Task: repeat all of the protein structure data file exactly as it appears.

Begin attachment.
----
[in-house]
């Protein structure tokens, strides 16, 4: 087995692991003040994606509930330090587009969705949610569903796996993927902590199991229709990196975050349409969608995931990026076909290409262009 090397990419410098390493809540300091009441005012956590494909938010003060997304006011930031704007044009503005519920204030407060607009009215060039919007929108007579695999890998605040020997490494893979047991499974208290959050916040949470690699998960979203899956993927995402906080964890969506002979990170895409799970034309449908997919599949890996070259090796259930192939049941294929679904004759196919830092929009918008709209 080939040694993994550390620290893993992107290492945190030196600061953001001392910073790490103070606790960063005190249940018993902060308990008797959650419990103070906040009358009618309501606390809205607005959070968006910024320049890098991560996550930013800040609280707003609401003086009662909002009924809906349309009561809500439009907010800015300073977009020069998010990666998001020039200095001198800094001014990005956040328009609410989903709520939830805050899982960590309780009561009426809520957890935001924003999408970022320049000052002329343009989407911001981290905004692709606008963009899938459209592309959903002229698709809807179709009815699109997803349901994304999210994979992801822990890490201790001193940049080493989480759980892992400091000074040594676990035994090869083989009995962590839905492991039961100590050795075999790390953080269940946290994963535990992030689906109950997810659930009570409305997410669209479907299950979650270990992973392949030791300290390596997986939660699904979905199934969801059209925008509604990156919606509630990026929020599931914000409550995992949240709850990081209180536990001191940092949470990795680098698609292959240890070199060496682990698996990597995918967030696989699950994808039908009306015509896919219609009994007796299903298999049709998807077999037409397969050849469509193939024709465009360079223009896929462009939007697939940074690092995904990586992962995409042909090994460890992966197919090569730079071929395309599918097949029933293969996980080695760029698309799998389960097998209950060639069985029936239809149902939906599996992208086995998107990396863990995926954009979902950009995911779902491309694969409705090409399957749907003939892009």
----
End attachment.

[in-house]
């Protein structure tokens, strides 16, 4: 087995692991003040994606509930330090587009969705949610569903796996993927902590199991229709990196975050349409969608995931990026076909290409262009 090397990419410098390493809540300091009441005012956590494909938010003060997304006011930031704007044009503005519920204030407060607009009215060039919007929108007579695999890998605040020997490494893979047991499974208290959050916040949470690699998960979203899956993927995402906080964890969506002979990170895409799970034309449908997919599949890996070259090796259930192939049941294929679904004759196919830092929009918008709209 080939040694993994550390620290893993992107290492945190030196600061953001001392910073790490103070606790960063005190249940018993902060308990008797959650419990103070906040009358009618309501606390809205607005959070968006910024320049890098991560996550930013800040609280707003609401003086009662909002009924809906349309009561809500439009907010800015300073977009020069998010990666998001020039200095001198800094001014990005956040328009609410989903709520939830805050899982960590309780009561009426809520957890935001924003999408970022320049000052002329343009989407911001981290905004692709606008963009899938459209592309959903002229698709809807179709009815699109997803349901994304999210994979992801822990890490201790001193940049080493989480759980892992400091000074040594676990035994090869083989009995962590839905492991039961100590050795075999790390953080269940946290994963535990992030689906109950997810659930009570409305997410669209479907299950979650270990992973392949030791300290390596997986939660699904979905199934969801059209925008509604990156919606509630990026929020599931914000409550995992949240709850990081209180536990001191940092949470990795680098698609292959240890070199060496682990698996990597995918967030696989699950994808039908009306015509896919219609009994007796299903298999049709998807077999037409397969050849469509193939024709465009360079223009896929462009939007697939940074690092995904990586992962995409042909090994460890992966197919090569730079071929395309599918097949029933293969996980080695760029698309799998389960097998209950060639069985029936239809149902939906599996992208086995998107990396863990995926954009979902950009995911779902491309694969409705090409399957749907003939892009």